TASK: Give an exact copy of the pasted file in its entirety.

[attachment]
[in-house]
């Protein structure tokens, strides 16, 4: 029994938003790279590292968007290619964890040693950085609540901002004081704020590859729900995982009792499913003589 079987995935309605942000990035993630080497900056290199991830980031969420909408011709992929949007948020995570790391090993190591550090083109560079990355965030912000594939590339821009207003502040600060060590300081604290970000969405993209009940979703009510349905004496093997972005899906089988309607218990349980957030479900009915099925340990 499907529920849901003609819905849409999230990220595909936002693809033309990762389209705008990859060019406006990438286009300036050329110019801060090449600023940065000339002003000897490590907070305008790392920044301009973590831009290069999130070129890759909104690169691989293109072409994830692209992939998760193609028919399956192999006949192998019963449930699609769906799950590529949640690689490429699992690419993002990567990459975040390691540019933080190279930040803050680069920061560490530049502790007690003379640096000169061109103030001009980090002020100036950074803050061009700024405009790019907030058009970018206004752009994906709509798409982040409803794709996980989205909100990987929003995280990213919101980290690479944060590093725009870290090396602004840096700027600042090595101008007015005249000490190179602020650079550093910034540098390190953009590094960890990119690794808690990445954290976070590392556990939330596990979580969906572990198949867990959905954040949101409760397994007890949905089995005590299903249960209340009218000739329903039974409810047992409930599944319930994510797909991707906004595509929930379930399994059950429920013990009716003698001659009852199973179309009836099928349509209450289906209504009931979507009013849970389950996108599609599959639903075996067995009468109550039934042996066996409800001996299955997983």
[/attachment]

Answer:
[in-house]
């Protein structure tokens, strides 16, 4: 029994938003790279590292968007290619964890040693950085609540901002004081704020590859729900995982009792499913003589 079987995935309605942000990035993630080497900056290199991830980031969420909408011709992929949007948020995570790391090993190591550090083109560079990355965030912000594939590339821009207003502040600060060590300081604290970000969405993209009940979703009510349905004496093997972005899906089988309607218990349980957030479900009915099925340990 499907529920849901003609819905849409999230990220595909936002693809033309990762389209705008990859060019406006990438286009300036050329110019801060090449600023940065000339002003000897490590907070305008790392920044301009973590831009290069999130070129890759909104690169691989293109072409994830692209992939998760193609028919399956192999006949192998019963449930699609769906799950590529949640690689490429699992690419993002990567990459975040390691540019933080190279930040803050680069920061560490530049502790007690003379640096000169061109103030001009980090002020100036950074803050061009700024405009790019907030058009970018206004752009994906709509798409982040409803794709996980989205909100990987929003995280990213919101980290690479944060590093725009870290090396602004840096700027600042090595101008007015005249000490190179602020650079550093910034540098390190953009590094960890990119690794808690990445954290976070590392556990939330596990979580969906572990198949867990959905954040949101409760397994007890949905089995005590299903249960209340009218000739329903039974409810047992409930599944319930994510797909991707906004595509929930379930399994059950429920013990009716003698001659009852199973179309009836099928349509209450289906209504009931979507009013849970389950996108599609599959639903075996067995009468109550039934042996066996409800001996299955997983």